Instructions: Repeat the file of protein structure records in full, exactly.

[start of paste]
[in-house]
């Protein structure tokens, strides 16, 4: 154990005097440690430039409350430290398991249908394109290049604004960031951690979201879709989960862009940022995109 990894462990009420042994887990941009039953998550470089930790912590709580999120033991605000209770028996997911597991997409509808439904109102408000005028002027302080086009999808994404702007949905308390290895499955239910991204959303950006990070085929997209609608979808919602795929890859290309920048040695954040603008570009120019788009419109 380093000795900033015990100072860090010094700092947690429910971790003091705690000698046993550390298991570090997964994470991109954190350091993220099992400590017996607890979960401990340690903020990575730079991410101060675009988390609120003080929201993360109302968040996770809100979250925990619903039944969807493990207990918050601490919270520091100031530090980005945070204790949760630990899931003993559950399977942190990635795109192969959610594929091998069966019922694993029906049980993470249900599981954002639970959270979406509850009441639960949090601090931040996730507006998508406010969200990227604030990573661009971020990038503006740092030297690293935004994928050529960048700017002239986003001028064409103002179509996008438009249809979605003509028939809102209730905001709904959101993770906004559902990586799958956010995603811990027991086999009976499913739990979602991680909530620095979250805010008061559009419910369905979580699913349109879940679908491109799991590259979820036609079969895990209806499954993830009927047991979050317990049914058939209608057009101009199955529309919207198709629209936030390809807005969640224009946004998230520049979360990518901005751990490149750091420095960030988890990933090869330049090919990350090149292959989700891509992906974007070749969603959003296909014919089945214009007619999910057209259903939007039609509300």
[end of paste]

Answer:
[in-house]
């Protein structure tokens, strides 16, 4: 154990005097440690430039409350430290398991249908394109290049604004960031951690979201879709989960862009940022995109 990894462990009420042994887990941009039953998550470089930790912590709580999120033991605000209770028996997911597991997409509808439904109102408000005028002027302080086009999808994404702007949905308390290895499955239910991204959303950006990070085929997209609608979808919602795929890859290309920048040695954040603008570009120019788009419109 380093000795900033015990100072860090010094700092947690429910971790003091705690000698046993550390298991570090997964994470991109954190350091993220099992400590017996607890979960401990340690903020990575730079991410101060675009988390609120003080929201993360109302968040996770809100979250925990619903039944969807493990207990918050601490919270520091100031530090980005945070204790949760630990899931003993559950399977942190990635795109192969959610594929091998069966019922694993029906049980993470249900599981954002639970959270979406509850009441639960949090601090931040996730507006998508406010969200990227604030990573661009971020990038503006740092030297690293935004994928050529960048700017002239986003001028064409103002179509996008438009249809979605003509028939809102209730905001709904959101993770906004559902990586799958956010995603811990027991086999009976499913739990979602991680909530620095979250805010008061559009419910369905979580699913349109879940679908491109799991590259979820036609079969895990209806499954993830009927047991979050317990049914058939209608057009101009199955529309919207198709629209936030390809807005969640224009946004998230520049979360990518901005751990490149750091420095960030988890990933090869330049090919990350090149292959989700891509992906974007070749969603959003296909014919089945214009007619999910057209259903939007039609509300």